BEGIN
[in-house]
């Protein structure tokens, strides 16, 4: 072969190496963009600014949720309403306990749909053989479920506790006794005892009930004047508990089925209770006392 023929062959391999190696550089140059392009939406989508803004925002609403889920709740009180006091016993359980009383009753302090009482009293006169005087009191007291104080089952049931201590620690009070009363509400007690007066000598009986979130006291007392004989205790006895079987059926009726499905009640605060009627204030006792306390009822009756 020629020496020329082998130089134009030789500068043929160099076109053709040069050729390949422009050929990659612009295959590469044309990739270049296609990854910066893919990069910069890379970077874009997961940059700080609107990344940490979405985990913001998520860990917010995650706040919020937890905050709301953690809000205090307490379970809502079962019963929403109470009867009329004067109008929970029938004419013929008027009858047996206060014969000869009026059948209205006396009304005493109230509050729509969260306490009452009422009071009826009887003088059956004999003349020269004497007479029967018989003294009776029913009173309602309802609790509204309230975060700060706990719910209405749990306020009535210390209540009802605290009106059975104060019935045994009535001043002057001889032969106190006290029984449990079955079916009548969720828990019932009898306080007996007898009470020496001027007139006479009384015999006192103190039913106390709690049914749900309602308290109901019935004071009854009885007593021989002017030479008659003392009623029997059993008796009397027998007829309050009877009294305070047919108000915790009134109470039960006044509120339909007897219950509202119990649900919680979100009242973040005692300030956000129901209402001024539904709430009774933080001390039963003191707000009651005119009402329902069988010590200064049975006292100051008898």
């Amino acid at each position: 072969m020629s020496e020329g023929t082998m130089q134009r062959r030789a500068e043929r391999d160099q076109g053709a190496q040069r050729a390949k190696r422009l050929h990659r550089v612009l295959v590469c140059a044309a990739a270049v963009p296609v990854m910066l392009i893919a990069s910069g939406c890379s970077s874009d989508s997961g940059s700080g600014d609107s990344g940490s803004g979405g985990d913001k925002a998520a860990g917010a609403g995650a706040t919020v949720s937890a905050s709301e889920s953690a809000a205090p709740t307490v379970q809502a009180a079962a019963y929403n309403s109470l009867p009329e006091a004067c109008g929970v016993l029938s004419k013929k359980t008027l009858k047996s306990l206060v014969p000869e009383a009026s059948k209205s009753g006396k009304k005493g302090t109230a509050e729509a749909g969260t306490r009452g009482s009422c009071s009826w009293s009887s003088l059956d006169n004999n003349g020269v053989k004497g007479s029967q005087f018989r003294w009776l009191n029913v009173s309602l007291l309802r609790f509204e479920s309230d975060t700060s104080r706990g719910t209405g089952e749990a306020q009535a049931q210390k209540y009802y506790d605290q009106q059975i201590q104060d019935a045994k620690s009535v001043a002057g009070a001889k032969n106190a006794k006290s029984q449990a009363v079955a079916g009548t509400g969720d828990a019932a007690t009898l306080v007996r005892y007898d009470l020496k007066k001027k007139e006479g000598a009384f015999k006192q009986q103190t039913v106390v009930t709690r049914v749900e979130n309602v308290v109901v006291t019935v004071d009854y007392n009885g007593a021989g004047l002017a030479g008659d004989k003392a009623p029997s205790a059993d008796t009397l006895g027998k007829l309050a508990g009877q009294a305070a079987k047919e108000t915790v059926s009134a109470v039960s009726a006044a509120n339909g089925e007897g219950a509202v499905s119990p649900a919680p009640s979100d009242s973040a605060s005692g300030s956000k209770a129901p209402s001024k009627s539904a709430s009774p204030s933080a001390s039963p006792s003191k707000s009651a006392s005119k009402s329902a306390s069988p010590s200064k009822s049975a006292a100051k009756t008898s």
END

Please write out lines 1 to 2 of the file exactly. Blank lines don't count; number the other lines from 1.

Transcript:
[in-house]
């Protein structure tokens, strides 16, 4: 072969190496963009600014949720309403306990749909053989479920506790006794005892009930004047508990089925209770006392 023929062959391999190696550089140059392009939406989508803004925002609403889920709740009180006091016993359980009383009753302090009482009293006169005087009191007291104080089952049931201590620690009070009363509400007690007066000598009986979130006291007392004989205790006895079987059926009726499905009640605060009627204030006792306390009822009756 020629020496020329082998130089134009030789500068043929160099076109053709040069050729390949422009050929990659612009295959590469044309990739270049296609990854910066893919990069910069890379970077874009997961940059700080609107990344940490979405985990913001998520860990917010995650706040919020937890905050709301953690809000205090307490379970809502079962019963929403109470009867009329004067109008929970029938004419013929008027009858047996206060014969000869009026059948209205006396009304005493109230509050729509969260306490009452009422009071009826009887003088059956004999003349020269004497007479029967018989003294009776029913009173309602309802609790509204309230975060700060706990719910209405749990306020009535210390209540009802605290009106059975104060019935045994009535001043002057001889032969106190006290029984449990079955079916009548969720828990019932009898306080007996007898009470020496001027007139006479009384015999006192103190039913106390709690049914749900309602308290109901019935004071009854009885007593021989002017030479008659003392009623029997059993008796009397027998007829309050009877009294305070047919108000915790009134109470039960006044509120339909007897219950509202119990649900919680979100009242973040005692300030956000129901209402001024539904709430009774933080001390039963003191707000009651005119009402329902069988010590200064049975006292100051008898």